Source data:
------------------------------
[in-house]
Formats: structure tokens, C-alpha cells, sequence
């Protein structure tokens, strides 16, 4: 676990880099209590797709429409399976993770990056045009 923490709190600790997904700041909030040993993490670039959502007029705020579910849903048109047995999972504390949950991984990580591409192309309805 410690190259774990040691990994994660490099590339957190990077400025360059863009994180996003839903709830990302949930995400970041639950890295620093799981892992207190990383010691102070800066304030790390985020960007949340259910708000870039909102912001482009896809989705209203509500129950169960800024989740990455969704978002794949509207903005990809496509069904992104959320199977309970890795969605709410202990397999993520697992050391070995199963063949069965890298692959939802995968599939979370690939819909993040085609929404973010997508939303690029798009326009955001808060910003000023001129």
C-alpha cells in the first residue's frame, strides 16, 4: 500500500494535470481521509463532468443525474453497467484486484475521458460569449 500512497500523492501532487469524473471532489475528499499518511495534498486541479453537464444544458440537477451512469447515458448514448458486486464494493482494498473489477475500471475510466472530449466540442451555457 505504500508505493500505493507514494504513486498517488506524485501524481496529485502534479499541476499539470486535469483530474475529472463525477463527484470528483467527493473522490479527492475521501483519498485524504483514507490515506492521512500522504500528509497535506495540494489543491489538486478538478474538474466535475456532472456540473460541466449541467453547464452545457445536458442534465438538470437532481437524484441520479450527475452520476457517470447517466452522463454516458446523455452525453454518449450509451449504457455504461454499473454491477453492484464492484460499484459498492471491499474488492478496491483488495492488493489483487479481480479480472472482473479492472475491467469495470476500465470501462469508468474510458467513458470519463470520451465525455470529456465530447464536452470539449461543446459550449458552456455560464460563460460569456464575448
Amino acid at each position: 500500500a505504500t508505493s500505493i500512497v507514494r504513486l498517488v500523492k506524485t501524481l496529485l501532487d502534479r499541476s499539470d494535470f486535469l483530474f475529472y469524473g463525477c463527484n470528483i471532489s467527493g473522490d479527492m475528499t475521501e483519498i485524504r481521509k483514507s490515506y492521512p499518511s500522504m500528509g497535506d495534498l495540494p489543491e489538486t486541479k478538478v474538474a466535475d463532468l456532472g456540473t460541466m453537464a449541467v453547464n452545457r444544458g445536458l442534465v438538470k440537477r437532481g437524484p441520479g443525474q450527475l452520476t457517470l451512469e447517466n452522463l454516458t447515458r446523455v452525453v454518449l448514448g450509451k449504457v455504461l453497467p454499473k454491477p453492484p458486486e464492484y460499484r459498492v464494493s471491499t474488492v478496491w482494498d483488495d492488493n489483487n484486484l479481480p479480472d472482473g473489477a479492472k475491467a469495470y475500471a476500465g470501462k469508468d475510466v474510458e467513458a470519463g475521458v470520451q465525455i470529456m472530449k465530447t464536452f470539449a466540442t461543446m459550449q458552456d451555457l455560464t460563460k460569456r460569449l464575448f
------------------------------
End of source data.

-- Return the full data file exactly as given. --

[in-house]
Formats: structure tokens, C-alpha cells, sequence
């Protein structure tokens, strides 16, 4: 676990880099209590797709429409399976993770990056045009 923490709190600790997904700041909030040993993490670039959502007029705020579910849903048109047995999972504390949950991984990580591409192309309805 410690190259774990040691990994994660490099590339957190990077400025360059863009994180996003839903709830990302949930995400970041639950890295620093799981892992207190990383010691102070800066304030790390985020960007949340259910708000870039909102912001482009896809989705209203509500129950169960800024989740990455969704978002794949509207903005990809496509069904992104959320199977309970890795969605709410202990397999993520697992050391070995199963063949069965890298692959939802995968599939979370690939819909993040085609929404973010997508939303690029798009326009955001808060910003000023001129």
C-alpha cells in the first residue's frame, strides 16, 4: 500500500494535470481521509463532468443525474453497467484486484475521458460569449 500512497500523492501532487469524473471532489475528499499518511495534498486541479453537464444544458440537477451512469447515458448514448458486486464494493482494498473489477475500471475510466472530449466540442451555457 505504500508505493500505493507514494504513486498517488506524485501524481496529485502534479499541476499539470486535469483530474475529472463525477463527484470528483467527493473522490479527492475521501483519498485524504483514507490515506492521512500522504500528509497535506495540494489543491489538486478538478474538474466535475456532472456540473460541466449541467453547464452545457445536458442534465438538470437532481437524484441520479450527475452520476457517470447517466452522463454516458446523455452525453454518449450509451449504457455504461454499473454491477453492484464492484460499484459498492471491499474488492478496491483488495492488493489483487479481480479480472472482473479492472475491467469495470476500465470501462469508468474510458467513458470519463470520451465525455470529456465530447464536452470539449461543446459550449458552456455560464460563460460569456464575448
Amino acid at each position: 500500500a505504500t508505493s500505493i500512497v507514494r504513486l498517488v500523492k506524485t501524481l496529485l501532487d502534479r499541476s499539470d494535470f486535469l483530474f475529472y469524473g463525477c463527484n470528483i471532489s467527493g473522490d479527492m475528499t475521501e483519498i485524504r481521509k483514507s490515506y492521512p499518511s500522504m500528509g497535506d495534498l495540494p489543491e489538486t486541479k478538478v474538474a466535475d463532468l456532472g456540473t460541466m453537464a449541467v453547464n452545457r444544458g445536458l442534465v438538470k440537477r437532481g437524484p441520479g443525474q450527475l452520476t457517470l451512469e447517466n452522463l454516458t447515458r446523455v452525453v454518449l448514448g450509451k449504457v455504461l453497467p454499473k454491477p453492484p458486486e464492484y460499484r459498492v464494493s471491499t474488492v478496491w482494498d483488495d492488493n489483487n484486484l479481480p479480472d472482473g473489477a479492472k475491467a469495470y475500471a476500465g470501462k469508468d475510466v474510458e467513458a470519463g475521458v470520451q465525455i470529456m472530449k465530447t464536452f470539449a466540442t461543446m459550449q458552456d451555457l455560464t460563460k460569456r460569449l464575448f